A salutary tale of a mistaken price

Best Buy logo, via their site.Via ContractsProf, I learn that US discount retailer Best Buy will not honour a $9.99 big-screen TV deal which it had offered for sale on its website, because the terms on the site reserved its right to revoke offers or correct errors even if a credit card has already been charged. This is just the latest example of a common phenomenon; the biggest Irish example was last year’s Aer Lingus mistakenly priced flights fiasco; and they are in good company: it has happened to Amazon (2003); Argos (1999 and 2005); Avon (2004); Buy.com (1998); Dell (several times: 2001, 2003, 2004, 2005, 2008twice); Hoover (1992); Kodak (2002); Thai Airways (2003), Sony products in France (2004), and (hat tip Legal Eagle in the comments) JB Hi-Fi in Australia (2009).

Best Buy protected themselves against such errors by providing for them in their Conditions of Use:

Errors on Our Site
… Errors will be corrected where discovered, and Best Buy reserves the right to revoke any stated offer and to correct any errors, inaccuracies or omissions including after an order has been submitted and whether or not the order has been confirmed and your credit card charged. If your credit card has already been charged for the purchase and your order is cancelled, Best Buy will issue a credit to your credit card account in the amount of the charge. …

Amazon’s Conditions of Use are similarly clear:

… Despite our best efforts, a small number of the items in our catalog may be mispriced. If an item’s correct price is higher than our stated price, we will, at our discretion, either contact you for instructions before shipping or cancel your order and notify you of such cancellation.

Please note that this policy applies only to products sold and shipped by Amazon. Your purchases from third-party sellers using Marketplace Payments by Amazon are charged at the time you place your order, and third-party sellers may follow different policies in the event of a mispriced item. …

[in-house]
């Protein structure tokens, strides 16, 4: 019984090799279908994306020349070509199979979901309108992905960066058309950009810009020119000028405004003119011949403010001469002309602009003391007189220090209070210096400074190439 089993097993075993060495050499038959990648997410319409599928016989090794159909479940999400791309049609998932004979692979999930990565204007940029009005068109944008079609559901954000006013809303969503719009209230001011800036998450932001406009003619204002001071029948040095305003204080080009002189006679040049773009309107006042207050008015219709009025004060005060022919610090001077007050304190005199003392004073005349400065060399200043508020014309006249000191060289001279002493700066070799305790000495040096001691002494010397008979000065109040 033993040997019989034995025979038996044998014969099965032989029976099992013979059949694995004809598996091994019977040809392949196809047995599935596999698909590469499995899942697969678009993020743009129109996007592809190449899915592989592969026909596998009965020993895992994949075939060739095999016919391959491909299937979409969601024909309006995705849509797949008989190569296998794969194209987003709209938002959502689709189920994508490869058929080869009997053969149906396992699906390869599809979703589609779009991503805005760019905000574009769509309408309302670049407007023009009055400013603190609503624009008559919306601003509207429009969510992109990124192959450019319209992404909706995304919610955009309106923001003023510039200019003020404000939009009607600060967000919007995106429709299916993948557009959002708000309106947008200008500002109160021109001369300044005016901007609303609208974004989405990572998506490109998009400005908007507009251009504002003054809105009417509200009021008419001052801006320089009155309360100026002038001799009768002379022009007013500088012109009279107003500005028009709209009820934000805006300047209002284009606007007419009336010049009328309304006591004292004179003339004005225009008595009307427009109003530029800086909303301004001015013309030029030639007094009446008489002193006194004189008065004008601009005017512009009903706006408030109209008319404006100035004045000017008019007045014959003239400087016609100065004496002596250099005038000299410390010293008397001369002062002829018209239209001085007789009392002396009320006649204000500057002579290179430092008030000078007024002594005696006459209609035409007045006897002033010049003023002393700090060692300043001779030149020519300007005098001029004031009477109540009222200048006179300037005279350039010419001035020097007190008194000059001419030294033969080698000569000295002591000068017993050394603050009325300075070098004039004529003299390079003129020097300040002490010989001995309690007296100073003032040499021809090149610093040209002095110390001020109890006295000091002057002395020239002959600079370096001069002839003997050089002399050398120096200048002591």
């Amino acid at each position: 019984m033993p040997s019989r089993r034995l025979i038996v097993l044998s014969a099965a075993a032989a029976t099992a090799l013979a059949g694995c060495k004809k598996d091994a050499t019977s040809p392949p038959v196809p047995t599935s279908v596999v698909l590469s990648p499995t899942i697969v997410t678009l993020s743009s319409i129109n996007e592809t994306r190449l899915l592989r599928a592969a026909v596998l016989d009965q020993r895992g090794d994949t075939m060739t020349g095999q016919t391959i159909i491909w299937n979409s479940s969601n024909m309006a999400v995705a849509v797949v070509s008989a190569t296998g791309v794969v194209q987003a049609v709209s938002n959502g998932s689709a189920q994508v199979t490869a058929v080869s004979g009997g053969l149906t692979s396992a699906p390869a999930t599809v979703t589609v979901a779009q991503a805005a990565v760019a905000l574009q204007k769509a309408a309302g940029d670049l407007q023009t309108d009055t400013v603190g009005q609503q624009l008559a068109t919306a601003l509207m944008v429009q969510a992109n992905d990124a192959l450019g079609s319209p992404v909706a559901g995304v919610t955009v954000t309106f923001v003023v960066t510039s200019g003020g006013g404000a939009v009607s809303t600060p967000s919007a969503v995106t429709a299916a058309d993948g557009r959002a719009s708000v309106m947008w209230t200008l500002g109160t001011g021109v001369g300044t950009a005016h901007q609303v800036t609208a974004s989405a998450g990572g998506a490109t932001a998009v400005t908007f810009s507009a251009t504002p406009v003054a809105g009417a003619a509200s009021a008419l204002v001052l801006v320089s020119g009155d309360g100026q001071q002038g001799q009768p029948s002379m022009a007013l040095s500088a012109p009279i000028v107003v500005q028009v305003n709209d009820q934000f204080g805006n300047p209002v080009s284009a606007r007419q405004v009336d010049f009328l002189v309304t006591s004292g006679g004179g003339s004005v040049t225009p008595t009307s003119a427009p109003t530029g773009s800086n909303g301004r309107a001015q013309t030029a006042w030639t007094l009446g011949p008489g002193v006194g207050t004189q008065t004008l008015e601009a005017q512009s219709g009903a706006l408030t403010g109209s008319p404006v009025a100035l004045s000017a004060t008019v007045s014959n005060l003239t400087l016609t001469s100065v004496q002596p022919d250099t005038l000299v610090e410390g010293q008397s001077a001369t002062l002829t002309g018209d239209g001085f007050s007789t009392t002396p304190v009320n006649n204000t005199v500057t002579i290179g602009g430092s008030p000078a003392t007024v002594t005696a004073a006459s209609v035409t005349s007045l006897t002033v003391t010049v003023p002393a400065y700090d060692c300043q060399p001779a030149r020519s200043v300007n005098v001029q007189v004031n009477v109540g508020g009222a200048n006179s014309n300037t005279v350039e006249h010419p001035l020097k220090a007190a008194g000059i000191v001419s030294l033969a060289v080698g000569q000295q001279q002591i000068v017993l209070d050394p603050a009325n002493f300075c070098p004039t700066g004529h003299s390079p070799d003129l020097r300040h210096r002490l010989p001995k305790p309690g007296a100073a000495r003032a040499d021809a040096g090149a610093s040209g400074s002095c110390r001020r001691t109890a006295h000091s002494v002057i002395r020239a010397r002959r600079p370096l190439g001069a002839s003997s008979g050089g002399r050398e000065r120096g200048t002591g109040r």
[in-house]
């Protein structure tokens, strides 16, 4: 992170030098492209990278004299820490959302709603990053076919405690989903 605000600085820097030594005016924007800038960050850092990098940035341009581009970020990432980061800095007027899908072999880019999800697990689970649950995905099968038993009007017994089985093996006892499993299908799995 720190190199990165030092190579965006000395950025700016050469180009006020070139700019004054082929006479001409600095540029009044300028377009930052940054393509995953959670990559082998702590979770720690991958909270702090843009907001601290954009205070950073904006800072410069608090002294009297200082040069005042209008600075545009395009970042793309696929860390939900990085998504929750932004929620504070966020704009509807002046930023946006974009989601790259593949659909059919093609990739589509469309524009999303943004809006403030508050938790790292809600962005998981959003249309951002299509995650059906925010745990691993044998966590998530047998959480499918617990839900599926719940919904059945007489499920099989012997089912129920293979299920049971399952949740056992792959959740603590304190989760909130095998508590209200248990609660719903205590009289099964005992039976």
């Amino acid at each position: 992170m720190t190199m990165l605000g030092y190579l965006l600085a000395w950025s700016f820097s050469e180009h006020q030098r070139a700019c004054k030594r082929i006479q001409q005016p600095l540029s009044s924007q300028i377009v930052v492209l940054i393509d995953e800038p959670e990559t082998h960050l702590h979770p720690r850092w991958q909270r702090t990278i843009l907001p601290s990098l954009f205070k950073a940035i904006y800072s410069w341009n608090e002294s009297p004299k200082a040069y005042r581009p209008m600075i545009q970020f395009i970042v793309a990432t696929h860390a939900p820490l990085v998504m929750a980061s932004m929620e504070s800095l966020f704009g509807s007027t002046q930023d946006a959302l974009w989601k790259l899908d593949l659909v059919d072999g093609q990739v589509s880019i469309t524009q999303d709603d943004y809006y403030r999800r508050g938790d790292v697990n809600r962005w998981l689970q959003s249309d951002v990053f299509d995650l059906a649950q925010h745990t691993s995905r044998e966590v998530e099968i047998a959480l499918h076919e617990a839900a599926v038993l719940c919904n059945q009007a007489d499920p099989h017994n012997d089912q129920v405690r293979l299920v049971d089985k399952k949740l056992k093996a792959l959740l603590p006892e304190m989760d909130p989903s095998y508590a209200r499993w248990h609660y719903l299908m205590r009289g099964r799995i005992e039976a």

Nevertheless, the wonder is not that it happens at all, but that it happens so infrequently. In any event, the legal principles are well settled; and I suspect that online retailers will increasingly include and rely on similar terms. However, the Aer Lingus General Conditions of Carriage do not seem to have been updated since October 2004 – and so far as I can see, they do not contain a similar clause. Perhaps Aer Lingus haven’t learned their lesson yet?

Update: another spectacular example from The Telegraph:

Japanese trader makes £22 billion mistake

A trader working in the Japanese branch of the Swiss bank UBS mistakenly ordered £22 billion of bonds while trying to buy just £220,000.

The trader, who has not been named, was executing a trade in bonds … when he made what is commonly called a “fat finger” mistake. A spokesman for UBS said the mistake was a computer, rather than a human, error. …